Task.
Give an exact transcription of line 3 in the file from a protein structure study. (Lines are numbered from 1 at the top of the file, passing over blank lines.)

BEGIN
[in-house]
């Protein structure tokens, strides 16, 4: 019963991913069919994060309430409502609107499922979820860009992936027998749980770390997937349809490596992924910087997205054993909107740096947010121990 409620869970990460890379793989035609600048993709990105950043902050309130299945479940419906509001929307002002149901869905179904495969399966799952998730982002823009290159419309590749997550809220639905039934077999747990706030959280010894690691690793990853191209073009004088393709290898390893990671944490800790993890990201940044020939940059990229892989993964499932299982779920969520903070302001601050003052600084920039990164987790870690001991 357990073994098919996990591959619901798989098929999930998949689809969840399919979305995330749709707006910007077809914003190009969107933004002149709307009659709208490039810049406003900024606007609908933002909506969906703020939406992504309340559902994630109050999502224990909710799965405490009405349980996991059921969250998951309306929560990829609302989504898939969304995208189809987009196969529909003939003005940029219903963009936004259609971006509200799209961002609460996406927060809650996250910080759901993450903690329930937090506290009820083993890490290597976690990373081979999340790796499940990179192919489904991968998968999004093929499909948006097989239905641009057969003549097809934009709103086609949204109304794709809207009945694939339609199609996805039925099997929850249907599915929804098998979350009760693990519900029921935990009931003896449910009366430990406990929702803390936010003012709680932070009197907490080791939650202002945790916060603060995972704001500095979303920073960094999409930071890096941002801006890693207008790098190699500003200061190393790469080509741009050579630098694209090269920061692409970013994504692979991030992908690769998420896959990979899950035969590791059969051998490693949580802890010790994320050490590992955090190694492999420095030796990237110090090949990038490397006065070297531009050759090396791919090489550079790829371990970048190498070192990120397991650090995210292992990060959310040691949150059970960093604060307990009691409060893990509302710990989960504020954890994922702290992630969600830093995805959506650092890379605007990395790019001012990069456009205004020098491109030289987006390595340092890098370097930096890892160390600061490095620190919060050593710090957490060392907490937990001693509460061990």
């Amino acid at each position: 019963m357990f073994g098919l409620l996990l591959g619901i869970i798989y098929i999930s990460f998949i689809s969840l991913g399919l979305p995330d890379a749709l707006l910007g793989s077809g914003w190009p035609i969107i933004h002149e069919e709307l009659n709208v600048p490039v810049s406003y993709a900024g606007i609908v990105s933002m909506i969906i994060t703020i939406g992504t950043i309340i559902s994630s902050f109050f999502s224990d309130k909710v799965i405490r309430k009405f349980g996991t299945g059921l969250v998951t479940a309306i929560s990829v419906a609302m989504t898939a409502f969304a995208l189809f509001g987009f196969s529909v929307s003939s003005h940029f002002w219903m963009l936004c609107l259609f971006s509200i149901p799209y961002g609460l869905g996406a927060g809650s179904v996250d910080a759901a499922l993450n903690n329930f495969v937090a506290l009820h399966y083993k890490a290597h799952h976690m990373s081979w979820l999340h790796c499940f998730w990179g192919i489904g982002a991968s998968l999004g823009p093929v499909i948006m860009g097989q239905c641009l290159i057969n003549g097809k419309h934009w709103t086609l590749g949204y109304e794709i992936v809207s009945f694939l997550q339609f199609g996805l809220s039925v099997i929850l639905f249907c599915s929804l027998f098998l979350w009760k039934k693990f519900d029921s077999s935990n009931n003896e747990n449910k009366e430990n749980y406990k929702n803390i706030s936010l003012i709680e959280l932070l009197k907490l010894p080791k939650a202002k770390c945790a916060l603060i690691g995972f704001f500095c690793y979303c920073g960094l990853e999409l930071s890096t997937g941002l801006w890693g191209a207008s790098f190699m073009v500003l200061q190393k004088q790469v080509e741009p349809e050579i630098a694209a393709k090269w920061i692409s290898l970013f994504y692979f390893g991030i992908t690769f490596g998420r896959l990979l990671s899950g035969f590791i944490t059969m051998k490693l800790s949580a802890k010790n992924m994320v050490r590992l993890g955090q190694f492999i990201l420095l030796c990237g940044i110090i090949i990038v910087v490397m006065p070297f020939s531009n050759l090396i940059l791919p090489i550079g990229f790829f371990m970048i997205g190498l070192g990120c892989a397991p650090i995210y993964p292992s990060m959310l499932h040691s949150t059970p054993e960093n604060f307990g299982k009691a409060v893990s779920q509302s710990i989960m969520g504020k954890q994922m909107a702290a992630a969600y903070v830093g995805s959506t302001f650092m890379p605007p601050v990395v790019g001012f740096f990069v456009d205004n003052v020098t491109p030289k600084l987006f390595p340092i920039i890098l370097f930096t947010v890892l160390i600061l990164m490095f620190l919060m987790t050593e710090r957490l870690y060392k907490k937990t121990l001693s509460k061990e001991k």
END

């Amino acid at each position: 019963m357990f073994g098919l409620l996990l591959g619901i869970i798989y098929i999930s990460f998949i689809s969840l991913g399919l979305p995330d890379a749709l707006l910007g793989s077809g914003w190009p035609i969107i933004h002149e069919e709307l009659n709208v600048p490039v810049s406003y993709a900024g606007i609908v990105s933002m909506i969906i994060t703020i939406g992504t950043i309340i559902s994630s902050f109050f999502s224990d309130k909710v799965i405490r309430k009405f349980g996991t299945g059921l969250v998951t479940a309306i929560s990829v419906a609302m989504t898939a409502f969304a995208l189809f509001g987009f196969s529909v929307s003939s003005h940029f002002w219903m963009l936004c609107l259609f971006s509200i149901p799209y961002g609460l869905g996406a927060g809650s179904v996250d910080a759901a499922l993450n903690n329930f495969v937090a506290l009820h399966y083993k890490a290597h799952h976690m990373s081979w979820l999340h790796c499940f998730w990179g192919i489904g982002a991968s998968l999004g823009p093929v499909i948006m860009g097989q239905c641009l290159i057969n003549g097809k419309h934009w709103t086609l590749g949204y109304e794709i992936v809207s009945f694939l997550q339609f199609g996805l809220s039925v099997i929850l639905f249907c599915s929804l027998f098998l979350w009760k039934k693990f519900d029921s077999s935990n009931n003896e747990n449910k009366e430990n749980y406990k929702n803390i706030s936010l003012i709680e959280l932070l009197k907490l010894p080791k939650a202002k770390c945790a916060l603060i690691g995972f704001f500095c690793y979303c920073g960094l990853e999409l930071s890096t997937g941002l801006w890693g191209a207008s790098f190699m073009v500003l200061q190393k004088q790469v080509e741009p349809e050579i630098a694209a393709k090269w920061i692409s290898l970013f994504y692979f390893g991030i992908t690769f490596g998420r896959l990979l990671s899950g035969f590791i944490t059969m051998k490693l800790s949580a802890k010790n992924m994320v050490r590992l993890g955090q190694f492999i990201l420095l030796c990237g940044i110090i090949i990038v910087v490397m006065p070297f020939s531009n050759l090396i940059l791919p090489i550079g990229f790829f371990m970048i997205g190498l070192g990120c892989a397991p650090i995210y993964p292992s990060m959310l499932h040691s949150t059970p054993e960093n604060f307990g299982k009691a409060v893990s779920q509302s710990i989960m969520g504020k954890q994922m909107a702290a992630a969600y903070v830093g995805s959506t302001f650092m890379p605007p601050v990395v790019g001012f740096f990069v456009d205004n003052v020098t491109p030289k600084l987006f390595p340092i920039i890098l370097f930096t947010v890892l160390i600061l990164m490095f620190l919060m987790t050593e710090r957490l870690y060392k907490k937990t121990l001693s509460k061990e001991k």